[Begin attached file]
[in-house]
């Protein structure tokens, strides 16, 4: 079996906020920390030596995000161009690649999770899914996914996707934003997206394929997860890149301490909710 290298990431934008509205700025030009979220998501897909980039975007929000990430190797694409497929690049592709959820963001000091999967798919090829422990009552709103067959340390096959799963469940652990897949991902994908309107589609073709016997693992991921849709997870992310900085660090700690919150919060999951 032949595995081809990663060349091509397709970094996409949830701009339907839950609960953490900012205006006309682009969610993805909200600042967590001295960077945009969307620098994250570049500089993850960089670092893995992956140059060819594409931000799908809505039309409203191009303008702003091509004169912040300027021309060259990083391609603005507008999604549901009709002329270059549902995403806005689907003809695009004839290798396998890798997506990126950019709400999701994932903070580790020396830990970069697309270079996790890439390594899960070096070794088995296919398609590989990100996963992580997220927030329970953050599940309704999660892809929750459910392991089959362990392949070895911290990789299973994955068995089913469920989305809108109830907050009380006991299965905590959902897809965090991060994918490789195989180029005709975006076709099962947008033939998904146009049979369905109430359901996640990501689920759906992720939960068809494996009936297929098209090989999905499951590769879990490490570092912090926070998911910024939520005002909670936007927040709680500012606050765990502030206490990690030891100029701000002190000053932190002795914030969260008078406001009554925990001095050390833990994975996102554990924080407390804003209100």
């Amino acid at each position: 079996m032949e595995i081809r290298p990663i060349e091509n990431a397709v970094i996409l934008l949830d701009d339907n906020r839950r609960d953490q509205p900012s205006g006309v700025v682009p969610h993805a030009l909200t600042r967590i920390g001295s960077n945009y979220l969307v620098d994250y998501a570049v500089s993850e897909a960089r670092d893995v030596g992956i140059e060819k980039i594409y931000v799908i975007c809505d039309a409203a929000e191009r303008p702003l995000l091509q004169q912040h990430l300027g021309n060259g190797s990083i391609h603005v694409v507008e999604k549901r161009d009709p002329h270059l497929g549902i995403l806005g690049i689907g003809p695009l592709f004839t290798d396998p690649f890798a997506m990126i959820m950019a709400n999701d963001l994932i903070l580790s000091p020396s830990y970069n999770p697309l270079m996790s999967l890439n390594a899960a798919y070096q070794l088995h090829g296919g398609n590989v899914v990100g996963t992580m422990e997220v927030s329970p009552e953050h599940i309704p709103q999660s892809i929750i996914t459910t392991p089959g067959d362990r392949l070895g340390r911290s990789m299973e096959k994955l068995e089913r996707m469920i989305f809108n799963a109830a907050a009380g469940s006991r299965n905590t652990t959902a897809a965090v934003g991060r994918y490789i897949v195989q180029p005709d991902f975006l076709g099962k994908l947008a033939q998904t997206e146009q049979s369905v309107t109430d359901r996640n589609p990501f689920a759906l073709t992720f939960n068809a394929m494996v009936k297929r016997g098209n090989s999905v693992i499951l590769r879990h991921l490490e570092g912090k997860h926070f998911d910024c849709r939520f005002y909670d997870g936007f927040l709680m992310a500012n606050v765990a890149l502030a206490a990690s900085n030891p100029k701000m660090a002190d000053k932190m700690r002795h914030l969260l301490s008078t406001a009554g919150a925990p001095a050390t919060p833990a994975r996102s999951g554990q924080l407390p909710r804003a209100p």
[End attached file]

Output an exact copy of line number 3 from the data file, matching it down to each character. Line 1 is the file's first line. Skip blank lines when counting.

């Amino acid at each position: 079996m032949e595995i081809r290298p990663i060349e091509n990431a397709v970094i996409l934008l949830d701009d339907n906020r839950r609960d953490q509205p900012s205006g006309v700025v682009p969610h993805a030009l909200t600042r967590i920390g001295s960077n945009y979220l969307v620098d994250y998501a570049v500089s993850e897909a960089r670092d893995v030596g992956i140059e060819k980039i594409y931000v799908i975007c809505d039309a409203a929000e191009r303008p702003l995000l091509q004169q912040h990430l300027g021309n060259g190797s990083i391609h603005v694409v507008e999604k549901r161009d009709p002329h270059l497929g549902i995403l806005g690049i689907g003809p695009l592709f004839t290798d396998p690649f890798a997506m990126i959820m950019a709400n999701d963001l994932i903070l580790s000091p020396s830990y970069n999770p697309l270079m996790s999967l890439n390594a899960a798919y070096q070794l088995h090829g296919g398609n590989v899914v990100g996963t992580m422990e997220v927030s329970p009552e953050h599940i309704p709103q999660s892809i929750i996914t459910t392991p089959g067959d362990r392949l070895g340390r911290s990789m299973e096959k994955l068995e089913r996707m469920i989305f809108n799963a109830a907050a009380g469940s006991r299965n905590t652990t959902a897809a965090v934003g991060r994918y490789i897949v195989q180029p005709d991902f975006l076709g099962k994908l947008a033939q998904t997206e146009q049979s369905v309107t109430d359901r996640n589609p990501f689920a759906l073709t992720f939960n068809a394929m494996v009936k297929r016997g098209n090989s999905v693992i499951l590769r879990h991921l490490e570092g912090k997860h926070f998911d910024c849709r939520f005002y909670d997870g936007f927040l709680m992310a500012n606050v765990a890149l502030a206490a990690s900085n030891p100029k701000m660090a002190d000053k932190m700690r002795h914030l969260l301490s008078t406001a009554g919150a925990p001095a050390t919060p833990a994975r996102s999951g554990q924080l407390p909710r804003a209100p």